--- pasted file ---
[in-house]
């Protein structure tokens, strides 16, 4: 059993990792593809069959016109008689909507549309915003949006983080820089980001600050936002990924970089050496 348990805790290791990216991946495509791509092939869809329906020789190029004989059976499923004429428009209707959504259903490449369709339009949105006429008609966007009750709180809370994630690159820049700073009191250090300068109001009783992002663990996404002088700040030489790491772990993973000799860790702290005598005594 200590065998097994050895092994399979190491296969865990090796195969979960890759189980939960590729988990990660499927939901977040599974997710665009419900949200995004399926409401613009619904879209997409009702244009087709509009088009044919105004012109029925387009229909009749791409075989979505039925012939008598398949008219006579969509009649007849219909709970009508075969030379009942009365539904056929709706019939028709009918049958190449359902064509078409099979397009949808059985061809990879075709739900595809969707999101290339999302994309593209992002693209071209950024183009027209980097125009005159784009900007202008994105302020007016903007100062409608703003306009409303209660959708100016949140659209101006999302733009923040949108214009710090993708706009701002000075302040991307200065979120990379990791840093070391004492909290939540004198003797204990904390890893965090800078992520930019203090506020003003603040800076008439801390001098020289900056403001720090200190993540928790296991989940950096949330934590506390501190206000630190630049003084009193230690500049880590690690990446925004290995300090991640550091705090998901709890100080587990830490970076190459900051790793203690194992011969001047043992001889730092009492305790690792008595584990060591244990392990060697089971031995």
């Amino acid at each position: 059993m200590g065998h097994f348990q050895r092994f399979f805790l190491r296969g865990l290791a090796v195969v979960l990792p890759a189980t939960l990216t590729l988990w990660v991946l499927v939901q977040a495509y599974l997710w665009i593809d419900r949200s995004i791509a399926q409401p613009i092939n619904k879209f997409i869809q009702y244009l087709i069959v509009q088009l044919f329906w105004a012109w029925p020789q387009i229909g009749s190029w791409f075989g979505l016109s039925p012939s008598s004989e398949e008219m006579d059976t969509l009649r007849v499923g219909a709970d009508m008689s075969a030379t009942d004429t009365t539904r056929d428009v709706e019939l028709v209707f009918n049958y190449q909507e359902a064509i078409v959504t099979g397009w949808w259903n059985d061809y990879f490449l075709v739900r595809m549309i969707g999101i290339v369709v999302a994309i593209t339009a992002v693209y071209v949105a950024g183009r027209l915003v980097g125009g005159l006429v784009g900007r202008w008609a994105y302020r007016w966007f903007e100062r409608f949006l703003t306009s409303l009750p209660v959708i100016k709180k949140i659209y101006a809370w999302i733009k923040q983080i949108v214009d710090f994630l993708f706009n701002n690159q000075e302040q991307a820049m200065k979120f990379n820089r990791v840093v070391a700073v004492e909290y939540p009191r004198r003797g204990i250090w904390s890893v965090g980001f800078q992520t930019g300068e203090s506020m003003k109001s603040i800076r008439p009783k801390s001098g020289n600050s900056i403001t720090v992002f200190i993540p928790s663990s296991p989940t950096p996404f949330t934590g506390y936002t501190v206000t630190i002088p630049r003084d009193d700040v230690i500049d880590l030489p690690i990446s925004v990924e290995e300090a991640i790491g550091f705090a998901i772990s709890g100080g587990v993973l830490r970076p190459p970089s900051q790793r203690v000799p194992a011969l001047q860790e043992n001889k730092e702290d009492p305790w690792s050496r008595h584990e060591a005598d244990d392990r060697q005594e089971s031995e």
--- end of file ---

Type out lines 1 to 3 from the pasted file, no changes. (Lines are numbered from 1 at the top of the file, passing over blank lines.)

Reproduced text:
[in-house]
């Protein structure tokens, strides 16, 4: 059993990792593809069959016109008689909507549309915003949006983080820089980001600050936002990924970089050496 348990805790290791990216991946495509791509092939869809329906020789190029004989059976499923004429428009209707959504259903490449369709339009949105006429008609966007009750709180809370994630690159820049700073009191250090300068109001009783992002663990996404002088700040030489790491772990993973000799860790702290005598005594 200590065998097994050895092994399979190491296969865990090796195969979960890759189980939960590729988990990660499927939901977040599974997710665009419900949200995004399926409401613009619904879209997409009702244009087709509009088009044919105004012109029925387009229909009749791409075989979505039925012939008598398949008219006579969509009649007849219909709970009508075969030379009942009365539904056929709706019939028709009918049958190449359902064509078409099979397009949808059985061809990879075709739900595809969707999101290339999302994309593209992002693209071209950024183009027209980097125009005159784009900007202008994105302020007016903007100062409608703003306009409303209660959708100016949140659209101006999302733009923040949108214009710090993708706009701002000075302040991307200065979120990379990791840093070391004492909290939540004198003797204990904390890893965090800078992520930019203090506020003003603040800076008439801390001098020289900056403001720090200190993540928790296991989940950096949330934590506390501190206000630190630049003084009193230690500049880590690690990446925004290995300090991640550091705090998901709890100080587990830490970076190459900051790793203690194992011969001047043992001889730092009492305790690792008595584990060591244990392990060697089971031995």
């Amino acid at each position: 059993m200590g065998h097994f348990q050895r092994f399979f805790l190491r296969g865990l290791a090796v195969v979960l990792p890759a189980t939960l990216t590729l988990w990660v991946l499927v939901q977040a495509y599974l997710w665009i593809d419900r949200s995004i791509a399926q409401p613009i092939n619904k879209f997409i869809q009702y244009l087709i069959v509009q088009l044919f329906w105004a012109w029925p020789q387009i229909g009749s190029w791409f075989g979505l016109s039925p012939s008598s004989e398949e008219m006579d059976t969509l009649r007849v499923g219909a709970d009508m008689s075969a030379t009942d004429t009365t539904r056929d428009v709706e019939l028709v209707f009918n049958y190449q909507e359902a064509i078409v959504t099979g397009w949808w259903n059985d061809y990879f490449l075709v739900r595809m549309i969707g999101i290339v369709v999302a994309i593209t339009a992002v693209y071209v949105a950024g183009r027209l915003v980097g125009g005159l006429v784009g900007r202008w008609a994105y302020r007016w966007f903007e100062r409608f949006l703003t306009s409303l009750p209660v959708i100016k709180k949140i659209y101006a809370w999302i733009k923040q983080i949108v214009d710090f994630l993708f706009n701002n690159q000075e302040q991307a820049m200065k979120f990379n820089r990791v840093v070391a700073v004492e909290y939540p009191r004198r003797g204990i250090w904390s890893v965090g980001f800078q992520t930019g300068e203090s506020m003003k109001s603040i800076r008439p009783k801390s001098g020289n600050s900056i403001t720090v992002f200190i993540p928790s663990s296991p989940t950096p996404f949330t934590g506390y936002t501190v206000t630190i002088p630049r003084d009193d700040v230690i500049d880590l030489p690690i990446s925004v990924e290995e300090a991640i790491g550091f705090a998901i772990s709890g100080g587990v993973l830490r970076p190459p970089s900051q790793r203690v000799p194992a011969l001047q860790e043992n001889k730092e702290d009492p305790w690792s050496r008595h584990e060591a005598d244990d392990r060697q005594e089971s031995e």